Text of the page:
A brilliant student at the London School of Economics, Kibaki entered Kenya's first post-independence government in 1963. Six years later he stood in Nairobi's Bahati constituency against Jael Mbogo, the popular head of Kenya's biggest women's association. He won by a wafer-thin margin in remarkably similar circumstances to December's election; behind in the early tallying, the verdict was delayed for days and a crack squad of police officers swarmed around the vote-counting centre when the result was announced.
'I was so far ahead in early vote counting that even the BBC even reported that a young woman had felled a government minister,' Mbogo, now a civil society activist in Nairobi, told The Observer. 'Kibaki stalled the result, and then robbed me of victory. Because he looks so holy, people are still asking if he really was capable of stealing this election. What I say is "Of course, he has done it before".'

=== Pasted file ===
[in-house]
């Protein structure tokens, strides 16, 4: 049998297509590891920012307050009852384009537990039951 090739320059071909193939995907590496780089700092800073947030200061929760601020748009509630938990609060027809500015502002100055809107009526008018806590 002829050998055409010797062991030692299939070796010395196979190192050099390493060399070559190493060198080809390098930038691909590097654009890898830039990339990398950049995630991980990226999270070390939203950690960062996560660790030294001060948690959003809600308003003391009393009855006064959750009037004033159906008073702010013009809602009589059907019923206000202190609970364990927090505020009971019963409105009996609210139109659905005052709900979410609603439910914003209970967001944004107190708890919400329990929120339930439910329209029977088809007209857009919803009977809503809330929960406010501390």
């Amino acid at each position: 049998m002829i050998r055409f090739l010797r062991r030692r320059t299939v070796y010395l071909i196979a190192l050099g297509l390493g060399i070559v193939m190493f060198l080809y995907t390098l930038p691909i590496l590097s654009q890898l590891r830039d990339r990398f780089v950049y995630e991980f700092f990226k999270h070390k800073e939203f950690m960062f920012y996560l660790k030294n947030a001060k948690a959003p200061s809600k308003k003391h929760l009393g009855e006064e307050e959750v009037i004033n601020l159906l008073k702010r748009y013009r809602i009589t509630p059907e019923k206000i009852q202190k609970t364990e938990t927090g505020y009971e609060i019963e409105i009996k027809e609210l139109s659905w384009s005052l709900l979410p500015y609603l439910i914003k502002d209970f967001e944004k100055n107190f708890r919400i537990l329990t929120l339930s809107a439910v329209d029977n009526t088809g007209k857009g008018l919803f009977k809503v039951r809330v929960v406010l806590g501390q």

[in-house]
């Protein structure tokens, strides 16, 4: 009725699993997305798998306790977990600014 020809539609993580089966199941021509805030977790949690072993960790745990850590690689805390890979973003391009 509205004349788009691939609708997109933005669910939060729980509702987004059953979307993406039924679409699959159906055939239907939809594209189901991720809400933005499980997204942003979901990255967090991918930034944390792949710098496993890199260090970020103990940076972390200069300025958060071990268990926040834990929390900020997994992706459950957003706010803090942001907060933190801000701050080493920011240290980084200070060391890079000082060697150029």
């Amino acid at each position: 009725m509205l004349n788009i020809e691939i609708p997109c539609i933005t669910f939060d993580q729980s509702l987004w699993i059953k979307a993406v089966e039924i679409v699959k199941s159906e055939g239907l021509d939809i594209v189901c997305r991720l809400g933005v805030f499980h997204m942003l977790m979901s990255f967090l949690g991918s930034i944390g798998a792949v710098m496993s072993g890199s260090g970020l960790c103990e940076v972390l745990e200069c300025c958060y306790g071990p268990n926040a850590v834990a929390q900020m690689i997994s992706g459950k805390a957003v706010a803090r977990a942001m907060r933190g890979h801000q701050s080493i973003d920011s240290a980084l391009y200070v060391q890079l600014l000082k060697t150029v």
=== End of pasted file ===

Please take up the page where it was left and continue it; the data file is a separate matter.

'I honestly believe he is the man driving the whole operation; the ineptly rigged election and the aftermath,' said David Ndii, a Nairobi-based analyst. 'Kibaki very much knows what is happening, and must be held responsible.'